MCgill did not have very many offensive minded players in Hartford. He did not have Immonen, Graham, Jessiman, or Dawes. He had to rely on people like Giroux, who had his finest season under McGill.

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10-17-2005, 01:50 PM
  #46
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Taking the other side, Kodiak...

what offensize side was there? Balej's gone because it may've become obvious that he wasn't as talented as originally thought. You don't trade him away because he had a bad coach for a year if you believe something's there. Murray seemed to not have a lot of offensive talent. Moore's nice, but what's his real offensive potential in the pros? He's small and not that talented offensively - he did improve year over year, but the argument may be that's because of the small base - but maybe he's just not offensively talented at this level. He works hard and has good speed. Giroux did improve offensively. Lundmark's sitting on the bench, likely not because McGill crushed him.

I don't know - the team didn't exactly have a lot of offensive talent - and perhaps that's why McGill's team played the defensive-oriented style it played - trying to make the organization into the same as the Devils, where players in the AHL can easily be put into NHL situations and fit in. While we'd love to see players develop to their fullest extent, the other job an AHL coach is to ready a player for an NHL position. I don't know - sometimes I think the talent on this team may've been overstated. On another note - another win for Labarbera - and he's actually starting to look like an NHL goalie. That could change, but it's nice to see for him.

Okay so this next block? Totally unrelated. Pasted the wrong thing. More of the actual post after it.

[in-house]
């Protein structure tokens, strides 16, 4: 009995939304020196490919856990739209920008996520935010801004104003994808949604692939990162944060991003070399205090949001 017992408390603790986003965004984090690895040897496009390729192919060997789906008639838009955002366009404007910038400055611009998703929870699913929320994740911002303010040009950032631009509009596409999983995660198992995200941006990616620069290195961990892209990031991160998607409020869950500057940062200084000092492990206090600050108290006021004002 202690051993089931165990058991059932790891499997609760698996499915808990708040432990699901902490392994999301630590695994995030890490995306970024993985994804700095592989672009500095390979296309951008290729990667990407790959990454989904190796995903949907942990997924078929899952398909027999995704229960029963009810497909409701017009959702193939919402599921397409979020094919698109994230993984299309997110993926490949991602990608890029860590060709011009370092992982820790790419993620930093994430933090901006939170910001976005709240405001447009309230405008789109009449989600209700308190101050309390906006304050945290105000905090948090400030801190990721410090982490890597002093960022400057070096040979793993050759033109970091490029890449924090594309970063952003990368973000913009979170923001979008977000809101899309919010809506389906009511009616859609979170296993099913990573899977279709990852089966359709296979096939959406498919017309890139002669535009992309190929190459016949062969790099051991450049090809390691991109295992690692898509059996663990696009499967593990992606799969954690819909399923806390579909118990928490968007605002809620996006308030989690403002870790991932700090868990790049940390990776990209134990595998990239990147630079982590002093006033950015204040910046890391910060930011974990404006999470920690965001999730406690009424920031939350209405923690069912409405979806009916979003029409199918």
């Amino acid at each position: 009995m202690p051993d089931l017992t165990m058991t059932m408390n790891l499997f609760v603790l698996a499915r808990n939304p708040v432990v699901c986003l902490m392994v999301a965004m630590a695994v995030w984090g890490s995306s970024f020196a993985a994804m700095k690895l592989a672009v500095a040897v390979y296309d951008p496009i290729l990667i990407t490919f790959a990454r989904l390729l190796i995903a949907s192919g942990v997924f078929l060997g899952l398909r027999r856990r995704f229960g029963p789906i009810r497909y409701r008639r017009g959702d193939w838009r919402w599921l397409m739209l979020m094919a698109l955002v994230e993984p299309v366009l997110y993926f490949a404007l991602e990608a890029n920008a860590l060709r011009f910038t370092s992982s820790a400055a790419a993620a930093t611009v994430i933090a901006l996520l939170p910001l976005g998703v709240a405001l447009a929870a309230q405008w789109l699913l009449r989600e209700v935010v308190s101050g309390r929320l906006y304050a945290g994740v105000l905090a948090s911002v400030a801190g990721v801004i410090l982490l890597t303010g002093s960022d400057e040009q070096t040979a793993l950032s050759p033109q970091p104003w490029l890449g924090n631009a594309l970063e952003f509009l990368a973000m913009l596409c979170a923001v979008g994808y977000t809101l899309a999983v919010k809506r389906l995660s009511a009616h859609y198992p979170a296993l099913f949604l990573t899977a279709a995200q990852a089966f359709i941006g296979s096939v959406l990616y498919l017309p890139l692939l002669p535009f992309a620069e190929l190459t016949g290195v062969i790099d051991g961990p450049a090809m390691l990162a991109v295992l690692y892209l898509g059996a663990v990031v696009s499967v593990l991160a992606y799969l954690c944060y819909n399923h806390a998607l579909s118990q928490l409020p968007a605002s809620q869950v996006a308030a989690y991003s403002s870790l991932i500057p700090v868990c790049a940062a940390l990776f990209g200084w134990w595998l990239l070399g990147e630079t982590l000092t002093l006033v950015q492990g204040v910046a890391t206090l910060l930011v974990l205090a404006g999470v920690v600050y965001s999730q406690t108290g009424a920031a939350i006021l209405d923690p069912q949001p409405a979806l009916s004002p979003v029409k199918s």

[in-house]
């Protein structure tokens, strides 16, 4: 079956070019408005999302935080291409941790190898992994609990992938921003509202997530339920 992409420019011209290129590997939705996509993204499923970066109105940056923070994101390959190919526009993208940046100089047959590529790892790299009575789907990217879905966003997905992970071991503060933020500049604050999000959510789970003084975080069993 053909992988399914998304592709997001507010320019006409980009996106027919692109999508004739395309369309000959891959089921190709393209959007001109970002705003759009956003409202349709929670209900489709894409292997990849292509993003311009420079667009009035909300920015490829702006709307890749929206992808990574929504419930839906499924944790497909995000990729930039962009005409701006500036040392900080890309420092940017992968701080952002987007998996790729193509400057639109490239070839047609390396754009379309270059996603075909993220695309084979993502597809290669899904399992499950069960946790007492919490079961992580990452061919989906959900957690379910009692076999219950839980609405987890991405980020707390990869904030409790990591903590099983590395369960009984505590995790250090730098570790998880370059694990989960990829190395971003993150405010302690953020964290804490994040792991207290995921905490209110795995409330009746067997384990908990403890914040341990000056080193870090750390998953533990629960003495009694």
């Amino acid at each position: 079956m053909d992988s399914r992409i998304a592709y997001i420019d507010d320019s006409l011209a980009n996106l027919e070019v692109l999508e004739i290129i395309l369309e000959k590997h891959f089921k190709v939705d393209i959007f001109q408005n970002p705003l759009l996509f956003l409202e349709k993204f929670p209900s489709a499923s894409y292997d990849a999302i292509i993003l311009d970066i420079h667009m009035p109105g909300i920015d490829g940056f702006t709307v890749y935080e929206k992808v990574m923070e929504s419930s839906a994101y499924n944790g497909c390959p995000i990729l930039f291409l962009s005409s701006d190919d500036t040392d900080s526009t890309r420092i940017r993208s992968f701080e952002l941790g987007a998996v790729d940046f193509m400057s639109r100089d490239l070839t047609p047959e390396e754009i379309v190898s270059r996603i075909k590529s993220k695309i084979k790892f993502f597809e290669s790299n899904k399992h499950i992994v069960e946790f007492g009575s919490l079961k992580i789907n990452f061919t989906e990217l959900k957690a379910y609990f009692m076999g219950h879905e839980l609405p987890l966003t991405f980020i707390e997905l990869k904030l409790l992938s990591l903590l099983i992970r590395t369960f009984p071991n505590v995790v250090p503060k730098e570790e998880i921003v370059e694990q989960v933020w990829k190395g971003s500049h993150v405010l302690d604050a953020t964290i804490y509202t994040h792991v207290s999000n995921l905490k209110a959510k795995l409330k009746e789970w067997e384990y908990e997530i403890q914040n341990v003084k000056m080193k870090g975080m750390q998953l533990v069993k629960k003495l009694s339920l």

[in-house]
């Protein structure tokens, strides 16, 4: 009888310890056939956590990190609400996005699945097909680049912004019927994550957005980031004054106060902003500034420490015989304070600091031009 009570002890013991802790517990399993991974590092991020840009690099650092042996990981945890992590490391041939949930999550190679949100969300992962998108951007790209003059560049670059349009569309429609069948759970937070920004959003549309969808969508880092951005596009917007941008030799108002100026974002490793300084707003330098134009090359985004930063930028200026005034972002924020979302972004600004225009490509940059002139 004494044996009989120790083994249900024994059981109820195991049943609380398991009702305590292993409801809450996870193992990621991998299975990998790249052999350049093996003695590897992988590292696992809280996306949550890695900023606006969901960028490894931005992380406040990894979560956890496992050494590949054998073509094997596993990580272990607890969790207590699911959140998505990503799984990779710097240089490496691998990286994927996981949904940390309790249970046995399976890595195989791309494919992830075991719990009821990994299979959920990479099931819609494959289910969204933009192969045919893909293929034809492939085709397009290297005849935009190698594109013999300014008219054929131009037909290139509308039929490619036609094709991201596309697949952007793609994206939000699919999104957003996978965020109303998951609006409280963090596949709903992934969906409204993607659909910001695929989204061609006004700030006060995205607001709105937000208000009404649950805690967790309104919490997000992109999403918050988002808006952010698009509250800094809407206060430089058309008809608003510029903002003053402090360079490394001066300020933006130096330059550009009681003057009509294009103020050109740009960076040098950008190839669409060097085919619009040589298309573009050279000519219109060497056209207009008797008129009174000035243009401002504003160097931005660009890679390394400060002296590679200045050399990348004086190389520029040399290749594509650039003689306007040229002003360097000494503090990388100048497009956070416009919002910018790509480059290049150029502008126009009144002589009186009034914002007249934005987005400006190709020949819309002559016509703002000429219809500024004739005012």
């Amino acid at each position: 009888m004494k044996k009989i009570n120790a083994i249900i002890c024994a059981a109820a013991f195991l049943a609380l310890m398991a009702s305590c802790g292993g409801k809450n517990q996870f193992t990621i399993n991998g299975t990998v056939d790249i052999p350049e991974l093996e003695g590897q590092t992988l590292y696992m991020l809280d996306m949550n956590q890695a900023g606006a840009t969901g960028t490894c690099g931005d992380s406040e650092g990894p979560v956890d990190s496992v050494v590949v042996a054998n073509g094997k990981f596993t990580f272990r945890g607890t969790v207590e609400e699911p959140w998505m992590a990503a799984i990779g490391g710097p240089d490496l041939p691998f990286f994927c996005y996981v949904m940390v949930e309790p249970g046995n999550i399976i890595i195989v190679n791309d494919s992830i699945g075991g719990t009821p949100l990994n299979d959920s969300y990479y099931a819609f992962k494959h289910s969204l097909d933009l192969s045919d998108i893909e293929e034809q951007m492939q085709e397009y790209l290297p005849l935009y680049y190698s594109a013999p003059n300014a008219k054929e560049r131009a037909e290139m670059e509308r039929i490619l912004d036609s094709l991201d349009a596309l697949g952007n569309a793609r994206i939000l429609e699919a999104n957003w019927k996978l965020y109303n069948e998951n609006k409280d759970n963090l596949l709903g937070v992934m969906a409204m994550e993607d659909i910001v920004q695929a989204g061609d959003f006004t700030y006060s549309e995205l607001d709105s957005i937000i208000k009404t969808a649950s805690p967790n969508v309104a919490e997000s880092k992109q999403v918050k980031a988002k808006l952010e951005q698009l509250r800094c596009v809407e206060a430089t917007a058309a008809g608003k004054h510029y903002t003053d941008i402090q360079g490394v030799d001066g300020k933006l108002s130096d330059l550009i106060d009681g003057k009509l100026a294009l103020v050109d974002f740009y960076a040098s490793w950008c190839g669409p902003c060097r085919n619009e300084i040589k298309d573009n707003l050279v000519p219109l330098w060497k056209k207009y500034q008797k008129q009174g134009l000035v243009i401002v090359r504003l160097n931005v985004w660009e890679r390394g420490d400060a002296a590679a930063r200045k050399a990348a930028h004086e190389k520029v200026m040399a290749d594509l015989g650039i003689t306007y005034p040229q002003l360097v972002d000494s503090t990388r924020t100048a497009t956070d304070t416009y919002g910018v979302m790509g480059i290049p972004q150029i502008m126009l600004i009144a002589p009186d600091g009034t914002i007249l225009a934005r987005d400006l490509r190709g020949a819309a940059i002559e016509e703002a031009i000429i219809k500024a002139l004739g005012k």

As I had stated earlier, I get the sense, although not totally substantiated, that there may've been more to McGill's dismissal. And of course, just because Sather, or Maloney, or Schoenfeld states the reason why he was let go, it doesn't mean they're right.

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10-17-2005, 01:51 PM
  #47
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On a similar note...

anybody know where the 'Pack ranked in terms of goals scored per game?

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10-17-2005, 02:36 PM
  #48
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Quote:
Originally Posted by True Blue
"Look at a game with HFD and you will see that the players who are left there after McGill really have allot of problems handling the game. They don't have a clue what to do with the puck and when."

Oh, I disagree. I watched enough 'Pack games last year to see what a properly prepared team looks like. They knew what to do with the puck. It's called do not send it through center ice like the big club does. The 'Packs great defensive play and PK was not becuase they have no idea of what to do with the puck.